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I am very happy Hanoi proved me wrong. It was a really great visit and much cleaner than I thought it would be. The people are pushy, the driving is chaotic, and the struggle is real, but that’s not the entire city. We found the good ones, and they will be the memory of this dear city. Forbe’s says it’s one of the fastest growing destination cities in the world, so you better get there quick!

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Same Same, But Different — Laos

You see a lot of shirts, shops, even restaurants being called “Same Same but Different,” and through some heavy research from my partner in crime (she asked somebody) we found out it’s just a jab at all the designs and services here. Everything is practically all the same, but you know, different. So now they sell tees and tanks that say ‘Same Same But Different’ and I came very close to buying one.

Short but steep stair climb up Mt. Phousi for a good, but touristy, sunset

Short but steep stair climb up Mt. Phousi for a good, but touristy, sunset

The tents all set up for the Night Market, and of course one of the many Temples

The tents all set up for the Night Market, and of course one of the many Temples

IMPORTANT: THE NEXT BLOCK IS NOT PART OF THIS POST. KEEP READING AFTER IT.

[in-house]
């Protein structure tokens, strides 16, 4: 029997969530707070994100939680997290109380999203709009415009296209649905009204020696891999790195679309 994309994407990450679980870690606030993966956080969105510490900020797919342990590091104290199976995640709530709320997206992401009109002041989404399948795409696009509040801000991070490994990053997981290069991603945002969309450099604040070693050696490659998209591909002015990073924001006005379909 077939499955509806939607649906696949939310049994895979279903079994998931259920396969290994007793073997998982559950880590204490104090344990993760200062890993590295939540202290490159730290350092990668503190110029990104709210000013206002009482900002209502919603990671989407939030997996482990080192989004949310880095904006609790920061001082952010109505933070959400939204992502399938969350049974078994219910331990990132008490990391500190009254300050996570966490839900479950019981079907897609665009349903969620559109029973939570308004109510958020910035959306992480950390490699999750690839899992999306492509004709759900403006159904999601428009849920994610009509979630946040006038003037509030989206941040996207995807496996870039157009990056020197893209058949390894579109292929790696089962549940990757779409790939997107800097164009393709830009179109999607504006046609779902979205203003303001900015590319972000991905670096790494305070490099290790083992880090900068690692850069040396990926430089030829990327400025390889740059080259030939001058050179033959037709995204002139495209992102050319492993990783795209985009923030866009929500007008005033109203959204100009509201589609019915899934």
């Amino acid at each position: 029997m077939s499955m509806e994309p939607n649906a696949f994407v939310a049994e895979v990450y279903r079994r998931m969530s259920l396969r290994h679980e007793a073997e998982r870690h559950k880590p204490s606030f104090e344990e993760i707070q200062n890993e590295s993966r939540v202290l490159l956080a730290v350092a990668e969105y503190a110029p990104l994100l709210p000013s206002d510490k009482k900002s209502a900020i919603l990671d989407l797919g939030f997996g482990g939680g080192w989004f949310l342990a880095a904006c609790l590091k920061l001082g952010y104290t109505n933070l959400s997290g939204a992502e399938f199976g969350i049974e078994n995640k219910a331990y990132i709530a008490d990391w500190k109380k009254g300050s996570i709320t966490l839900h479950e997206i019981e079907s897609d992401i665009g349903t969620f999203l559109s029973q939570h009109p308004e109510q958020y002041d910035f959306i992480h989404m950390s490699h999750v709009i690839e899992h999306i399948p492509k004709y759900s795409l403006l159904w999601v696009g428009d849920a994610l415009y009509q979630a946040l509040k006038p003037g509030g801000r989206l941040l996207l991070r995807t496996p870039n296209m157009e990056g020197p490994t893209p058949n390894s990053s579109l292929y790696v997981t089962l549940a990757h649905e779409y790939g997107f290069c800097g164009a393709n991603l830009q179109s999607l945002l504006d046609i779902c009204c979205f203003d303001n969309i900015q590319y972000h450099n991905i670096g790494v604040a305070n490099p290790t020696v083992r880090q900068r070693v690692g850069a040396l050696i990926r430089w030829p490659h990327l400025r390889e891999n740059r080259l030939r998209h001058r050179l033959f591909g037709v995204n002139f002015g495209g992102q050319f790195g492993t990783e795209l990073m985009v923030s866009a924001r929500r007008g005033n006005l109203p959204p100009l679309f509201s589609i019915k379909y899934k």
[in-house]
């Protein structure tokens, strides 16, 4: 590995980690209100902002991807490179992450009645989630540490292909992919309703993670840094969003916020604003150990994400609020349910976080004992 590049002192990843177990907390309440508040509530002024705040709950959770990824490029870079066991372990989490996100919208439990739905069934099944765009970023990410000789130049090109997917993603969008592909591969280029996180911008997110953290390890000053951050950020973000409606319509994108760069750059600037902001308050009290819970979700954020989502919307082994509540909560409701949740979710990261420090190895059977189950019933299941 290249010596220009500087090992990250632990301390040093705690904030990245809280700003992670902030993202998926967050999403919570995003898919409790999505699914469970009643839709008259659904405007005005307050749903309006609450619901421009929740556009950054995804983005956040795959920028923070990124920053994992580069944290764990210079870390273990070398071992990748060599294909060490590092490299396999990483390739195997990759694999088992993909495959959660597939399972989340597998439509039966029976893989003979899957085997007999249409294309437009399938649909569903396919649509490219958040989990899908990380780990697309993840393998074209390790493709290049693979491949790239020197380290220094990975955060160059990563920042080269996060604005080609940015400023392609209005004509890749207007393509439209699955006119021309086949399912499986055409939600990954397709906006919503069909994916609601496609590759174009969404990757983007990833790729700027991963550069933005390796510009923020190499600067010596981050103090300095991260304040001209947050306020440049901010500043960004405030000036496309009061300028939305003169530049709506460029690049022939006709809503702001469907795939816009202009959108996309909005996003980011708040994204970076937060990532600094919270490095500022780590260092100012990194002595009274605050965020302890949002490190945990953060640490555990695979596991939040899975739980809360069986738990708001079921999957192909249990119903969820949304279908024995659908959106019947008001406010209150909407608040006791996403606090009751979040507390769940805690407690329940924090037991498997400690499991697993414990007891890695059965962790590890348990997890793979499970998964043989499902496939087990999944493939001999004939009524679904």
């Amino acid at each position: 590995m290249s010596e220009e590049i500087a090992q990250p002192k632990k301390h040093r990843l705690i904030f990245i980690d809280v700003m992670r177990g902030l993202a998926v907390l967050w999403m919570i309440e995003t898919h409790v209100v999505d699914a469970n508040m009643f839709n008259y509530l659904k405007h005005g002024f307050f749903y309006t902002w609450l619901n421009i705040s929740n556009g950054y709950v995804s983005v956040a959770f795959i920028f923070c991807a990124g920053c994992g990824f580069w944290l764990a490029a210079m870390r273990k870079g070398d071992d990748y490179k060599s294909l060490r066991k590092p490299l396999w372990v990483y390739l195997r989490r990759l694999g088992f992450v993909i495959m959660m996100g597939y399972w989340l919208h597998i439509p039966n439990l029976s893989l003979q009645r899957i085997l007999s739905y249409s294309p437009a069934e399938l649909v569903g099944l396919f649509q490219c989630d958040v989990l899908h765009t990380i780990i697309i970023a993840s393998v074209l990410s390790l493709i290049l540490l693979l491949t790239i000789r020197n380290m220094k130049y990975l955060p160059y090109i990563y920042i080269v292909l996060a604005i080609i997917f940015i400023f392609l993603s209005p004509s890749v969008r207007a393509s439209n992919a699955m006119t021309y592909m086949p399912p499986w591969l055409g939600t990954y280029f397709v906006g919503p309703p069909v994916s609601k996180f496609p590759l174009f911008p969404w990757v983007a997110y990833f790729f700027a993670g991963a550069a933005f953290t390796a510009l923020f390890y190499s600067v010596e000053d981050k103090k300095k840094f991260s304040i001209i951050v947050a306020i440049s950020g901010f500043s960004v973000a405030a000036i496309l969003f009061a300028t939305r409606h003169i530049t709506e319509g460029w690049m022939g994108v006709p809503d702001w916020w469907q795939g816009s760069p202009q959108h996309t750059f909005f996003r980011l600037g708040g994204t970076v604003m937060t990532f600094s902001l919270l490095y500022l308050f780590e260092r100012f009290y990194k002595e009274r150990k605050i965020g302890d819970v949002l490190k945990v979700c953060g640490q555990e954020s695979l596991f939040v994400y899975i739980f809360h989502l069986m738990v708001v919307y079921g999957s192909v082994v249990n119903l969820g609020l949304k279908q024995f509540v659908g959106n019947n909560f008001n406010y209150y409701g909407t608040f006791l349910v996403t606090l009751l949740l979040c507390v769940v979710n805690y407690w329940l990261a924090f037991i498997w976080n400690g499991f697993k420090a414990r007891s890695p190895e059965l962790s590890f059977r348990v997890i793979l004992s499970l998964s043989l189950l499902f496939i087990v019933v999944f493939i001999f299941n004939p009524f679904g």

We spent 3 nights in Luang Prabang, a northern city in Laos (pronounced without the ‘S’, by most locals). We had a very nice flight over from Thailand and an even nicer welcome into Laos. Paid $45 for a Visa and the lines were short and the process quick. Everything seemed to fall into place very nicely, and that’s how the entire stay in Laos went. Magical, really. The main accommodations in Luang Prabang are guesthouses. There are several on each side street along the Mekong River. We stayed at Pakam Guesthouse in a comfortable room and called it home base for the next 3 days. Did I mention they had free bananas? And guys out front who always wanted you to drink beer with them? And they did my laundry for a dollar and then hung my underwear in the middle of the street? So lovely, all of it.

Mini Bananas, I was never able to stop until I had 4 in a row...I do believe they are glad I'm gone

Mini Bananas, I was never able to stop until I had 4 in a row…I do believe they are glad I’m gone

If I'm gonna drink beer, it better be a BeerLao

If I’m gonna drink beer, it better be a BeerLao